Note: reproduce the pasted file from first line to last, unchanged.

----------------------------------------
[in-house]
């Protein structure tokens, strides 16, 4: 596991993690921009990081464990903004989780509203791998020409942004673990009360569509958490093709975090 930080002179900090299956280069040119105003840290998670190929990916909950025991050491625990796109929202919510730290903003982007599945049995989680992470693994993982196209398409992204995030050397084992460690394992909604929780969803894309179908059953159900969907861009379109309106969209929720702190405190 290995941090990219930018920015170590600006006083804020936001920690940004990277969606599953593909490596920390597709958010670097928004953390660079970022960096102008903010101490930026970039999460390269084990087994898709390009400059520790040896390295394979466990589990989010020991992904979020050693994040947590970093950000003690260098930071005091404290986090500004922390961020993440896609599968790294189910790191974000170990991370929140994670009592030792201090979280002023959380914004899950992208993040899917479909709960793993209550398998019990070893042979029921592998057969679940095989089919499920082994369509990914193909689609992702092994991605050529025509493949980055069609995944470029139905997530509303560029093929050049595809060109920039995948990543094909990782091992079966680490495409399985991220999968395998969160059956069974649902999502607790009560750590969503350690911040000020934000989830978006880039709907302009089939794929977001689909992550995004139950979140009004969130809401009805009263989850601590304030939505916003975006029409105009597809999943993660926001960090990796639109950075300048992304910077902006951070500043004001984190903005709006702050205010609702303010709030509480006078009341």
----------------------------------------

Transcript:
[in-house]
């Protein structure tokens, strides 16, 4: 596991993690921009990081464990903004989780509203791998020409942004673990009360569509958490093709975090 930080002179900090299956280069040119105003840290998670190929990916909950025991050491625990796109929202919510730290903003982007599945049995989680992470693994993982196209398409992204995030050397084992460690394992909604929780969803894309179908059953159900969907861009379109309106969209929720702190405190 290995941090990219930018920015170590600006006083804020936001920690940004990277969606599953593909490596920390597709958010670097928004953390660079970022960096102008903010101490930026970039999460390269084990087994898709390009400059520790040896390295394979466990589990989010020991992904979020050693994040947590970093950000003690260098930071005091404290986090500004922390961020993440896609599968790294189910790191974000170990991370929140994670009592030792201090979280002023959380914004899950992208993040899917479909709960793993209550398998019990070893042979029921592998057969679940095989089919499920082994369509990914193909689609992702092994991605050529025509493949980055069609995944470029139905997530509303560029093929050049595809060109920039995948990543094909990782091992079966680490495409399985991220999968395998969160059956069974649902999502607790009560750590969503350690911040000020934000989830978006880039709907302009089939794929977001689909992550995004139950979140009004969130809401009805009263989850601590304030939505916003975006029409105009597809999943993660926001960090990796639109950075300048992304910077902006951070500043004001984190903005709006702050205010609702303010709030509480006078009341």